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How Do I Become an Estate Planner?

Article Details
  • Written By: N. Madison
  • Edited By: Angela B.
  • Last Modified Date: 13 March 2019
  • Copyright Protected:
    2003-2019
    Conjecture Corporation
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To become an estate planner, you typically will need to earn a college undergraduate degree, at minimum. Though it is not mandatory for many jobs, you also may find that earning a graduate degree will help inspire client or employer confidence. In addition, there are some situations in which you may need or want professional licensing or certification, such as when you will become a lawyer or certified public accountant (CPA) as part of your estate planning career plans. Once you have earned a degree and obtained any desired licensing or certification, you can then take on estate planning clients or seek employment in this field.

As far as education is concerned, you typically will need a college degree to become an estate planner. In most cases, a degree in a finance-related major will provide good preparation as you work to become an estate planner. While having an undergraduate degree is usually considered appropriate for this career, seeking an advanced degree in one of these fields may improve your chances for success. A degree in law is usually acceptable, as well.

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You also may seek professional licensing or certification to become an estate planner, but this usually comes into play when you have decided to become an accountant or lawyer and then add estate planning to your resume. For example, you may choose to become a certified public accountant (CPA) and then go on to become an estate planner. Likewise, if you want to become an estate planner who also is a lawyer, then you will have to obtain a license to practice law in your jurisdiction.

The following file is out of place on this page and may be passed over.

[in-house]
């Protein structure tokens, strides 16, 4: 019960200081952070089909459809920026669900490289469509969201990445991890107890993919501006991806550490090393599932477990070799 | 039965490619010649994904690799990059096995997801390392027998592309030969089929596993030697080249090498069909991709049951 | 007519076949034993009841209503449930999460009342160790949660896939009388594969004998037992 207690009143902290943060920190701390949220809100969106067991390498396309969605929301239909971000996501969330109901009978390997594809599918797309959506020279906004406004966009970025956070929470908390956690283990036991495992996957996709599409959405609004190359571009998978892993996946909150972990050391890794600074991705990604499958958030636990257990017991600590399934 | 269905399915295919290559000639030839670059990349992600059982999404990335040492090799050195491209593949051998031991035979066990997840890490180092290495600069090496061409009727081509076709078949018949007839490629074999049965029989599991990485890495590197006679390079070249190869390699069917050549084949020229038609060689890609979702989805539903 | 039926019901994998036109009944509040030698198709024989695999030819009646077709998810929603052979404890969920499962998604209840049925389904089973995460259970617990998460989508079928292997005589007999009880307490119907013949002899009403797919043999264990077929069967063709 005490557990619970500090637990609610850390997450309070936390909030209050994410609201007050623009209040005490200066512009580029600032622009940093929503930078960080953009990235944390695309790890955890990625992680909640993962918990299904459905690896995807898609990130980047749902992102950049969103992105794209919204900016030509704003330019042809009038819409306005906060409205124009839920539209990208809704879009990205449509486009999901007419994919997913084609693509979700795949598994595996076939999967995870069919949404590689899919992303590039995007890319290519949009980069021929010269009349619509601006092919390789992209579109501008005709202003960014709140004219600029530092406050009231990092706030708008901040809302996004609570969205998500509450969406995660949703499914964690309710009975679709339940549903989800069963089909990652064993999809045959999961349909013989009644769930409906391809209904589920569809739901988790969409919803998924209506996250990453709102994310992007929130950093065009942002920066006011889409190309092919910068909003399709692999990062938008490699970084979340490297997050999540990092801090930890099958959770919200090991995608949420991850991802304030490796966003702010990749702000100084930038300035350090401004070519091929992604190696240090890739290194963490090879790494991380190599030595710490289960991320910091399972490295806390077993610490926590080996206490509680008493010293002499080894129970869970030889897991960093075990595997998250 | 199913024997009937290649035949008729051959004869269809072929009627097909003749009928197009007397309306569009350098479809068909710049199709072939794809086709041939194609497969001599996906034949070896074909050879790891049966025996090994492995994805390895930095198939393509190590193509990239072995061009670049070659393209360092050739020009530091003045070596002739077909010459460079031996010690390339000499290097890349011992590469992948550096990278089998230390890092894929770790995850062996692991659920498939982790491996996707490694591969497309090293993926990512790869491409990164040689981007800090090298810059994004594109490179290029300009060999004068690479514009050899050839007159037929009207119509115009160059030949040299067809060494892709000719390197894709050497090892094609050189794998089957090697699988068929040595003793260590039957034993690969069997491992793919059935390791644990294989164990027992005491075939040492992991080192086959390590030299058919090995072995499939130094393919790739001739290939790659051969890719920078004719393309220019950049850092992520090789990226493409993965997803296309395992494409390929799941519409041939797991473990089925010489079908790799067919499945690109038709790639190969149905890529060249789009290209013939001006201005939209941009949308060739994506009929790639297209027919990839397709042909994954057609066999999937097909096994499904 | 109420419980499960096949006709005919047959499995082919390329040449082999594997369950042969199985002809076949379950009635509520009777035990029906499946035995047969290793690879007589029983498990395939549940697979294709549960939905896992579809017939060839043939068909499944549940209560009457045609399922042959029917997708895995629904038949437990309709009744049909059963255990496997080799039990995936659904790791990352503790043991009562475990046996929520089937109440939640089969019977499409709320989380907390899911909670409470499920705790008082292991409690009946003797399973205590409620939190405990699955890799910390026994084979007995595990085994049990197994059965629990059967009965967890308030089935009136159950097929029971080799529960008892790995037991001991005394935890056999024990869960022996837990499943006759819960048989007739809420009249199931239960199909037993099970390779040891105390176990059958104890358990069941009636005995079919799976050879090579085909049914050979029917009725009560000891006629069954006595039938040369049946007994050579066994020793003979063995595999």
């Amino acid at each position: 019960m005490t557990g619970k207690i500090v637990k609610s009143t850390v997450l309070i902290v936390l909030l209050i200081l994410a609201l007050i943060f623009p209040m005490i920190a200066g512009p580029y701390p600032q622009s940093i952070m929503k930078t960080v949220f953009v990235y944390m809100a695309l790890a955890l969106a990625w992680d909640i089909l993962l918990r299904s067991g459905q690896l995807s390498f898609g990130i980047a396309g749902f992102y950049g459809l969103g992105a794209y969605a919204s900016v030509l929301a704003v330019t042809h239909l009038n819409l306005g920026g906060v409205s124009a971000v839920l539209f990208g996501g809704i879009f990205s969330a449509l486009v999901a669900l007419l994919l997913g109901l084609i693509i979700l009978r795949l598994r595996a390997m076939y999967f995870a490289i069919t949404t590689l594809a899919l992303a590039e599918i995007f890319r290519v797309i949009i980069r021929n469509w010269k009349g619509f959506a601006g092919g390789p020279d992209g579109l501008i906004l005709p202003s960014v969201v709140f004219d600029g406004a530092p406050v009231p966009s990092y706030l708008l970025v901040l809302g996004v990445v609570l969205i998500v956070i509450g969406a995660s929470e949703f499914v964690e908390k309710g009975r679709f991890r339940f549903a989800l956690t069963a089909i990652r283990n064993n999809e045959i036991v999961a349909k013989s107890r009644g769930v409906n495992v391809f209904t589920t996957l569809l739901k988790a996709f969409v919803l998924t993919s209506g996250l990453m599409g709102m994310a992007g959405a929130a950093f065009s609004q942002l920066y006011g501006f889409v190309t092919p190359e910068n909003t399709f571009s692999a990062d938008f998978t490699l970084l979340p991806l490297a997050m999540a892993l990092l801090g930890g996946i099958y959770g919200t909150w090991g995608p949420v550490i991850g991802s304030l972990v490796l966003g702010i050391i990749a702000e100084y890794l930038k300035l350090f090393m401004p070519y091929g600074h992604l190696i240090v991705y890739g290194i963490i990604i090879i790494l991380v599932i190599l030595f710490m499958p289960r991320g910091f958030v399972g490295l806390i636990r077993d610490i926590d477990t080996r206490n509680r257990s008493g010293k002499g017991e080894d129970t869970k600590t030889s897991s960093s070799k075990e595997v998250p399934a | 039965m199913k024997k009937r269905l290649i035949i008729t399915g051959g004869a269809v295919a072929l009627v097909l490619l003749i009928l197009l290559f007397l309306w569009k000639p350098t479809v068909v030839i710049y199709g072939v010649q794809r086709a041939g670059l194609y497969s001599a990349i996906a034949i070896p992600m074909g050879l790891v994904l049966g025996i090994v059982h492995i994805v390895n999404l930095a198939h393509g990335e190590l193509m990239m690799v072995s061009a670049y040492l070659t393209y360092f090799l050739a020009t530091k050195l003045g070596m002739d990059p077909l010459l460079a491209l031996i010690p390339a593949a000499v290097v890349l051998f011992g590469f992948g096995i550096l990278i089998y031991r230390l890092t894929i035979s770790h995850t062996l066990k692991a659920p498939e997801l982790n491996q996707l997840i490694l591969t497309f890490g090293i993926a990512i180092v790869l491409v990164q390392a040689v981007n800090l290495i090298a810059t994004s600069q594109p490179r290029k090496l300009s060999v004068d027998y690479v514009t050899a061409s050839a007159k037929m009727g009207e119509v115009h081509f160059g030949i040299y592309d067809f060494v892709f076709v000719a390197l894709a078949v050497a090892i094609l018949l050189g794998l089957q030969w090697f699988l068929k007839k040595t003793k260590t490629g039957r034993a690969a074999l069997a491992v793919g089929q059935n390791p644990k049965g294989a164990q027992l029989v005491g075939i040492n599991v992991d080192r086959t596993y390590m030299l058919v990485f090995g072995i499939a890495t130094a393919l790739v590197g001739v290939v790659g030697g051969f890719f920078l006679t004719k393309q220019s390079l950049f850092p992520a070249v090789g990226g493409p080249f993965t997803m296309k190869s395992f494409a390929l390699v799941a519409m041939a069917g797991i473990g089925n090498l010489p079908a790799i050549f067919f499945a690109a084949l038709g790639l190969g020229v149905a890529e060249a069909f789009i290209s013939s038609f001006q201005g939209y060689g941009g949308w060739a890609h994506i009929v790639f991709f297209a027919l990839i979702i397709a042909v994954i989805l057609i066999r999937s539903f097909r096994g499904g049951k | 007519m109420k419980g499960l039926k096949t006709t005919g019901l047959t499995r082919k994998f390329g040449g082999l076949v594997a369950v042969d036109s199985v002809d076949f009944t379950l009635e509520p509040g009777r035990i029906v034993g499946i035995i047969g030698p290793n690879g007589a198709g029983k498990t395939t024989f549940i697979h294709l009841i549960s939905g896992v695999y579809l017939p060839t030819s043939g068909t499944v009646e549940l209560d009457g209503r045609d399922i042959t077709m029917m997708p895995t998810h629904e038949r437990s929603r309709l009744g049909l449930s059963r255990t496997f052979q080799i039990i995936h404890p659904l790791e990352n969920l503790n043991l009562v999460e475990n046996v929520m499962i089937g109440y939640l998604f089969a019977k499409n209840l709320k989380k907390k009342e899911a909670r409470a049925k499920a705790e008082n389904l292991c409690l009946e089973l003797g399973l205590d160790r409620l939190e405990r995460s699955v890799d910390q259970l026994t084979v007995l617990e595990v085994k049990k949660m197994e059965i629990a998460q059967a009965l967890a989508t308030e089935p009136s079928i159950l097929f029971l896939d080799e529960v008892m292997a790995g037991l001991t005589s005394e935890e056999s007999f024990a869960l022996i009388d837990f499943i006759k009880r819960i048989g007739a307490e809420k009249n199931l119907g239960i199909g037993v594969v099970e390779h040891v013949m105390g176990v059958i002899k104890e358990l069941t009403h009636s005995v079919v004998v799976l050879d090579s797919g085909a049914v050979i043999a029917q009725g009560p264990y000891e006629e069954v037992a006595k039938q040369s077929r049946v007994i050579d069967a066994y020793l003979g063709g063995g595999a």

Becoming certified as an estate planner may not be required for every available position, but certification can help you to compete against other job applicants. To become certified in this field, you typically will have to complete an accredited estate planner certification program as your first step in this process. Such programs often last for several months. Once you have completed the program, you will typically have to pass an exam or two to obtain certification.

The courses you will take when you want to obtain estate planning certification will usually depend on the organization with which you enroll. In most cases, these courses will include such topics as gifts, wills, trusts and the transfer of wealth. Study topics will likely cover taxes, advanced medical directives and asset protection. In addition, the program you choose to pursue also may cover the law as it pertains to estate planning, ethics and common concerns of estate planning clients.

With your degree and certification in hand, you can seek clients as an estate planner. This may involve preparing an office, securing a business license and finding ways to market your services. You also may choose to seek employment as an estate planner by searching for jobs in the classified section of local newspapers or perusing online job boards.

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